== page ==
U.S. adults spent $33.9 billion on complementary and alternative medicine (CAM) in 2007.
The largest expenditure on CAM was on self-care costs of $22.0 billion, the largest component of which was $14.8 billion spent on non-vitamin, non-mineral natural products. In addition, Americans spent $11.9 out-of-pocket (OOP) on practitioners such as chiropractic, osteopathic manipulation, naturopathy and chelation therapy; $4.1 billion on yoga (equal to 12% of the total), $2.9 billion on homeopathy, and $0.2 billion on relaxation techniques.
Self-care equates to about two-thirds of total CAM spending, with the remainder spent on practitioners.
The $14.8 billion spent on non-vitamin products is about 31% of the amount that Americans spent out-of-pocket on pharmaceutical drugs in 2007 ($47.6 billion).
CAM includes a wide array of products and services including alternative medical systems such as acupuncture, ayurveda, homeopathy, naturopathy, and traditional healers; ideologically based therapies such as chelation, non-vitamin, and diet-based approaches; manipulation (e.g., chiropractic and massage); mind-body therapies (e.g., biofeedback and relaxation); and, energy-healing therapies.
Health Populi’s Hot Points: The major change in the 2007 American spending on CAM compared to the previous study conducted 10 years ago is that out-of-pocket spending on CAM providers substantially fell since 1997. At the same time, twice as many people bought a self-help book or other materials to learn relaxation techniques in 2007 as their visits to relaxation therapists fell from 103.2 million visits in 1997 to 28.9 million visits in 2007.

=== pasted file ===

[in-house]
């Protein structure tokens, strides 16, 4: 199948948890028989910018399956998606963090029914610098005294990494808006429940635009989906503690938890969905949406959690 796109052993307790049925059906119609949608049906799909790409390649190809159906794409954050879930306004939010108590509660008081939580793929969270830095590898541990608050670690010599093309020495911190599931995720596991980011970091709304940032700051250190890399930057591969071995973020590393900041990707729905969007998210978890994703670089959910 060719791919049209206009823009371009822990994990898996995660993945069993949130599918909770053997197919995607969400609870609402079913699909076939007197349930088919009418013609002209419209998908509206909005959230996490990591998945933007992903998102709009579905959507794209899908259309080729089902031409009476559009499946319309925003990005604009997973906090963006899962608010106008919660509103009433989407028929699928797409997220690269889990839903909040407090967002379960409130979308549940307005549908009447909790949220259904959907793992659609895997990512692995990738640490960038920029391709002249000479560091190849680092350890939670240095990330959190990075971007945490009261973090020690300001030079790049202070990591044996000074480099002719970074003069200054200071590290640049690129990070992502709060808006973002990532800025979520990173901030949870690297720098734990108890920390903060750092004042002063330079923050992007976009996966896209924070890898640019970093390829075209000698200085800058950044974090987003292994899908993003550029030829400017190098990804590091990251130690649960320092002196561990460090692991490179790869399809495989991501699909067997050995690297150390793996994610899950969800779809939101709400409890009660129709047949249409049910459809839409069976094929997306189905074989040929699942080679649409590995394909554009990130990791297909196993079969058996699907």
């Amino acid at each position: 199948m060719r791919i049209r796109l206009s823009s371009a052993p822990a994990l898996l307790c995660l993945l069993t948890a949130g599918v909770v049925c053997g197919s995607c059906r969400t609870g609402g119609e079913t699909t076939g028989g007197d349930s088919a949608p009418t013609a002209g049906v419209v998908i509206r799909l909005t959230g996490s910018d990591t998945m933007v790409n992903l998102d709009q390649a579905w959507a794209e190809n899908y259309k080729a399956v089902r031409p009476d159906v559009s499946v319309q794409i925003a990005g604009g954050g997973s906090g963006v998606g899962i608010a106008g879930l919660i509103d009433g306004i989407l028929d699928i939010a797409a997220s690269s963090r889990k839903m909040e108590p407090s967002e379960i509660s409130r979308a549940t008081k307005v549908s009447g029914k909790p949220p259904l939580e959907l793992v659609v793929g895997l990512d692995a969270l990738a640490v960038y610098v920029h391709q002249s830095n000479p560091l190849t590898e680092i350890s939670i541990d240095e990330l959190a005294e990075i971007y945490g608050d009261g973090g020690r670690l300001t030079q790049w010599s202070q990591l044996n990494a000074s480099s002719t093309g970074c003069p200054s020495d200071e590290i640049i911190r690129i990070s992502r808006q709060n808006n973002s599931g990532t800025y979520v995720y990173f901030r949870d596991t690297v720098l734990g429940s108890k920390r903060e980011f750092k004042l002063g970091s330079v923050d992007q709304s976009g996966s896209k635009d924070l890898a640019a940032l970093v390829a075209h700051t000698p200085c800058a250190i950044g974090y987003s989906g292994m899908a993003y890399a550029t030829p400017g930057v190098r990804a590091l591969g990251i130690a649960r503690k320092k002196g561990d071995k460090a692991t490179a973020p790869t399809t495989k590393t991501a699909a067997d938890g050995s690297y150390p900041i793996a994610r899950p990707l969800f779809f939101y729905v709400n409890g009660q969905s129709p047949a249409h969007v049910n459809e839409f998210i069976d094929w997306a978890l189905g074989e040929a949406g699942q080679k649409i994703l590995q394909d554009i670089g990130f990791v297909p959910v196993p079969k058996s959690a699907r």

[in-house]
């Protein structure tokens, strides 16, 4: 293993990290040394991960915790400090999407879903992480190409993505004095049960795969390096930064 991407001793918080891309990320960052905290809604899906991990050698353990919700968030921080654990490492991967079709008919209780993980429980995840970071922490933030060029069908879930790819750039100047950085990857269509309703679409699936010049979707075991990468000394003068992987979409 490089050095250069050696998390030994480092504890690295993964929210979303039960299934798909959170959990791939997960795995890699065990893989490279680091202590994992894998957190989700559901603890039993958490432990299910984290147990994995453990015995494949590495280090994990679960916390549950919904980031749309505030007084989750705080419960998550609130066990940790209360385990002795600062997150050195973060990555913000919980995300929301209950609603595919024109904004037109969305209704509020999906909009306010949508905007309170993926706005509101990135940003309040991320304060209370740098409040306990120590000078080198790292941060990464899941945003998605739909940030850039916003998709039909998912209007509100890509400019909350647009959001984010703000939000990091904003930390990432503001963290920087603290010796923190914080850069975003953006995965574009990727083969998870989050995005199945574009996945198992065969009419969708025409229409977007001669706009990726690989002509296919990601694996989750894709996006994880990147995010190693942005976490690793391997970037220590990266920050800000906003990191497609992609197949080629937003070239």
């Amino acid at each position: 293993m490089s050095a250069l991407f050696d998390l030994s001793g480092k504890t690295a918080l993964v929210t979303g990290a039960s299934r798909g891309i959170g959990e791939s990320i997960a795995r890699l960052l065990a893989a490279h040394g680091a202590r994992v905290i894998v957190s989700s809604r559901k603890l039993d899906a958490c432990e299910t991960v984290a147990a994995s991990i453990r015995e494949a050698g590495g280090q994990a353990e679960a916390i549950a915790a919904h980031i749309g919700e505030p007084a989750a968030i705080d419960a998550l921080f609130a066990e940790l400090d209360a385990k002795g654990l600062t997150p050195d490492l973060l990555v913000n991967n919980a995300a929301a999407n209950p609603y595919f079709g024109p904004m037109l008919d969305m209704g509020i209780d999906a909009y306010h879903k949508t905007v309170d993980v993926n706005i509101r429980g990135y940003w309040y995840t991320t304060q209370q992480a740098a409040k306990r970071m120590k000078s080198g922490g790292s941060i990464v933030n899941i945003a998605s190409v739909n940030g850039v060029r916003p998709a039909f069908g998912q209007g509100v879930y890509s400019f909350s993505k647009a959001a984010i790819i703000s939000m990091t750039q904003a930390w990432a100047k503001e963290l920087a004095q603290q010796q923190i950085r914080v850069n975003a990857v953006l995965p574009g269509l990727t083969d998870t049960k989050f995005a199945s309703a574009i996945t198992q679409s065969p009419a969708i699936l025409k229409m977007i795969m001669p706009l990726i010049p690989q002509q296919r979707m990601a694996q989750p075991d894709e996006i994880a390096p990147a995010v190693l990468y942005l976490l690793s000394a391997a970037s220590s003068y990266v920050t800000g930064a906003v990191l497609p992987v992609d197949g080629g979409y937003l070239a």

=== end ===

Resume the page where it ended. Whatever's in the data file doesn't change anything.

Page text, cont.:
However, visits to acupuncturists increased in the decade by about 3 times the rate of 1997. This occurred as insurance coverage for these therapies broadened along with state licensure for these practitioners.
Although a fraction of total health spending, the report notes, Americans spend a “substantial” amount of money on CAM, comparable to OOP costs for conventional physician services and prescription drugs.
The data confirm that more Americans are “doing” more health care for themselves, given the growing array of CAM products and services available to them. Interesting, consumers are shifting their spending to different categories based on what they’re learning and what’s available on the market, such as relaxation techniques that have become more mainstream and less institutionalized.
We know that in the recession, more Americans are doing more at-home for health, as found in the July 2009 Kaiser Family Foundation Tracking Poll which found that 33% of Americans are relying more on home remedies and OTC drugs in the recession. We can expect this trend to hold even after the recession as health consumers come to trust and weave new approaches to managing personal health.